susanc's avatar

You don’t know till the time comes.

wundayatta's avatar

The way I think of it is that we cannot know what we will think in the future. We might look at people with Alzheimers and imagine their lives are horrible. But that’s looking at it from the outside. We don’t know what it’s like from the inside. Sure, we can see frustration and anger in some, and relaxation and love in others, but that does not mean they would not choose to be dead rather than what they do experience.

You become a different person when you are sick. You are related to who you were, but you are different. That different person makes different choices. Should the former you make the choices for who you are now? I have a lot of problems with that.

When I was depressed, I was very close to wanting to die. I knew it would end the pain I was feeling. People kept telling me not to make any decisions right away, because things can change in a few months. I knew they were right, even if it didn’t feel like they were right. Anyway, this is a case where people try to overrule your choices. The difference is that death is an irrevocable choice. If you are alive, there is always hope for another moment of pleasure. I don’t think your former self has a right to guide your current self. If you currently want to stay alive for that moment of pleasure, that is what counts.

If you want to die, desperately, and you still want to die three months from now, or six months from now, they I would consider helping you commit suicide. I’m still not sure I would feel comfortable enough with you giving up hope to allow you to do it.

They say that in some cultures, when a person feels they are too old to be anything but an unbearable burden on others, they may walk off into the woods, or onto an ice flow, and let what happens happen. I imagine being on an ice flow that breaks off from the main ice, and I can no longer get back. It’s too late to change my mind, and in my culture, no one will help me. They respect this decision. The ice I am on gets smaller and smaller, and eventually it drops me in the water. If the shock of the cold doesn’t give me a heart attack right away, I will soon grow too cold to move or think, and then go under, suck water into my lungs, and the oxygen will cease, and I’ll be dead in a minute, maybe two.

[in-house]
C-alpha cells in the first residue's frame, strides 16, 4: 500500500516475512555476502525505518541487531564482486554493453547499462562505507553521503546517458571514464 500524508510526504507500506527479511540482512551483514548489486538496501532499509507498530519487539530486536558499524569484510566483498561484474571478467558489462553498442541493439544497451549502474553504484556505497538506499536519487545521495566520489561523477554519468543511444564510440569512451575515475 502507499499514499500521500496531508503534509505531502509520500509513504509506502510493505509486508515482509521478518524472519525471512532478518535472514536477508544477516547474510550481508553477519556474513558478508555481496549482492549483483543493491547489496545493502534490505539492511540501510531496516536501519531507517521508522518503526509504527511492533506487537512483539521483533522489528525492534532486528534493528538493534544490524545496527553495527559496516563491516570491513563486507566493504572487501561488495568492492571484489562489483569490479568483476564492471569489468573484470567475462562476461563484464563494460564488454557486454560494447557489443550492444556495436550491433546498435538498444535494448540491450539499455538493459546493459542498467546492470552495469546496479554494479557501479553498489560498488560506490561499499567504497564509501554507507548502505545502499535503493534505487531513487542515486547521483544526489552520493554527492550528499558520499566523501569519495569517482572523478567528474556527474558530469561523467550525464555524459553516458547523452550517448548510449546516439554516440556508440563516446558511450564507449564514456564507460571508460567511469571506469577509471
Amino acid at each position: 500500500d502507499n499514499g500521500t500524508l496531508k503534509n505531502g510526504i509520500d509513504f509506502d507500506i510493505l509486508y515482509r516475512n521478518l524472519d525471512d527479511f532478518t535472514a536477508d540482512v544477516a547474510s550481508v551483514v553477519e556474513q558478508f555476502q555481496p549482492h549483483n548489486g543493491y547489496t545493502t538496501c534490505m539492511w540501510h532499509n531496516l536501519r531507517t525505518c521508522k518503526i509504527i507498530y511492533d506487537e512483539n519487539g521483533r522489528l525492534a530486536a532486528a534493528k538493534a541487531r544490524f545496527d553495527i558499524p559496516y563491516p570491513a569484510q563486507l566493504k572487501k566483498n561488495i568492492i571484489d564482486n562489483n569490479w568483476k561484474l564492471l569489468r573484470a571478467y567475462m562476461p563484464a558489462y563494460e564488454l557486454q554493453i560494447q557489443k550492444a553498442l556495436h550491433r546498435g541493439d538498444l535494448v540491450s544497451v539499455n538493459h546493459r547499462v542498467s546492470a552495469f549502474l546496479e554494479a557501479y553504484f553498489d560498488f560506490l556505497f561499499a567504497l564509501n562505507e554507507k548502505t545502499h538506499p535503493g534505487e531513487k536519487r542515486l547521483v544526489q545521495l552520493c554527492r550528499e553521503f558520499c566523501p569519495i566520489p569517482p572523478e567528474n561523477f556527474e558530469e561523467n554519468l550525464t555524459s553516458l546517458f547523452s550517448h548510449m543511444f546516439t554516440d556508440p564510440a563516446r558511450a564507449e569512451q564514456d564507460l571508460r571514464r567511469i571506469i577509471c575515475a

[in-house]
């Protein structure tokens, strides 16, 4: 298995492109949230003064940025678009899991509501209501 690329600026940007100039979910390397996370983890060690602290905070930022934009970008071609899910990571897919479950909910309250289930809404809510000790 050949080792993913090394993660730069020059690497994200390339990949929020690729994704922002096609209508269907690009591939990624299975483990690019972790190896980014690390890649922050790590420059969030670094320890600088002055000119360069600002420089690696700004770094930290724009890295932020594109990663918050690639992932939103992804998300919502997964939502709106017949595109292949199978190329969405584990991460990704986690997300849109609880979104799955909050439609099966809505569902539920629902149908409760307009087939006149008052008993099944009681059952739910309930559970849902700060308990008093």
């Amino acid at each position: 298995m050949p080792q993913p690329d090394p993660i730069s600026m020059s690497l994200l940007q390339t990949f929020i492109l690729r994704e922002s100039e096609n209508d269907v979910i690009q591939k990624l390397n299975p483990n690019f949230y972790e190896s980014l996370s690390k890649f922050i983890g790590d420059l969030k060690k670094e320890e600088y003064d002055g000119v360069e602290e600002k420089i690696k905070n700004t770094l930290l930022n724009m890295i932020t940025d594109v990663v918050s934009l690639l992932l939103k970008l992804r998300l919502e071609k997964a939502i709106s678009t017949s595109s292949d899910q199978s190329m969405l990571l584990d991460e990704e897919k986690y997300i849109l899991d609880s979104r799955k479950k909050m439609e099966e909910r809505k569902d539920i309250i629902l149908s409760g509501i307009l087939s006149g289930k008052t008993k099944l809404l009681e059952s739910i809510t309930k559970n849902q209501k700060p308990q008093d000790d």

There are probably less painful ways to go. Freezing to death has it’s moment of agony with the cold, but then it supposedly gets all warm and blissful. I’d rather go without pain, and preferably without angst and fear. But I have no idea what I would feel when death was that close, and so I can’t make that decision for my future self. I don’t think anyone can.

filmfann's avatar

When my Mom went into the hospital, the nurses checked with her several times that she wanted a DNR and No heroic measures.
She signed the forms that said so.
She told all four kids, including me, that this was her wish.
She specifically told me, since I had power of attorney, and medical power of attorney.
The next day she was in a coma.
A month later, with all that guidence, it was very hard to justify doing what she wanted. I did it, but it was as hard a decision as I have made.
I can’t imagine doing it years later, when a parent doesn’t remember it. I struggled with it when there was no doubt.

gooch's avatar

No that would be against the law. He also is in no pain so leave him alive.